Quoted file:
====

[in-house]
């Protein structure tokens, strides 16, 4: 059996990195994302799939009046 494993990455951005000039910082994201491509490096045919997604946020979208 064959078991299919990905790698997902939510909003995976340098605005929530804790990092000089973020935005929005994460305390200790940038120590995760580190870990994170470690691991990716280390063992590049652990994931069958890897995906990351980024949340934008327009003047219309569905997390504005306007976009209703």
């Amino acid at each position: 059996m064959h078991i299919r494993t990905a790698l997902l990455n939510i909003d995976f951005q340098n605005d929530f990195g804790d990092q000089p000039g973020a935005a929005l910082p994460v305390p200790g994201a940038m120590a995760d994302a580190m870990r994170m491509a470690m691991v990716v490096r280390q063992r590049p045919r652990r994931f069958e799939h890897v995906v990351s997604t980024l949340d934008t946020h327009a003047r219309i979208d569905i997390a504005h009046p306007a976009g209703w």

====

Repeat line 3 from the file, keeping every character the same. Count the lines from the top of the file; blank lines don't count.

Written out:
């Amino acid at each position: 059996m064959h078991i299919r494993t990905a790698l997902l990455n939510i909003d995976f951005q340098n605005d929530f990195g804790d990092q000089p000039g973020a935005a929005l910082p994460v305390p200790g994201a940038m120590a995760d994302a580190m870990r994170m491509a470690m691991v990716v490096r280390q063992r590049p045919r652990r994931f069958e799939h890897v995906v990351s997604t980024l949340d934008t946020h327009a003047r219309i979208d569905i997390a504005h009046p306007a976009g209703w």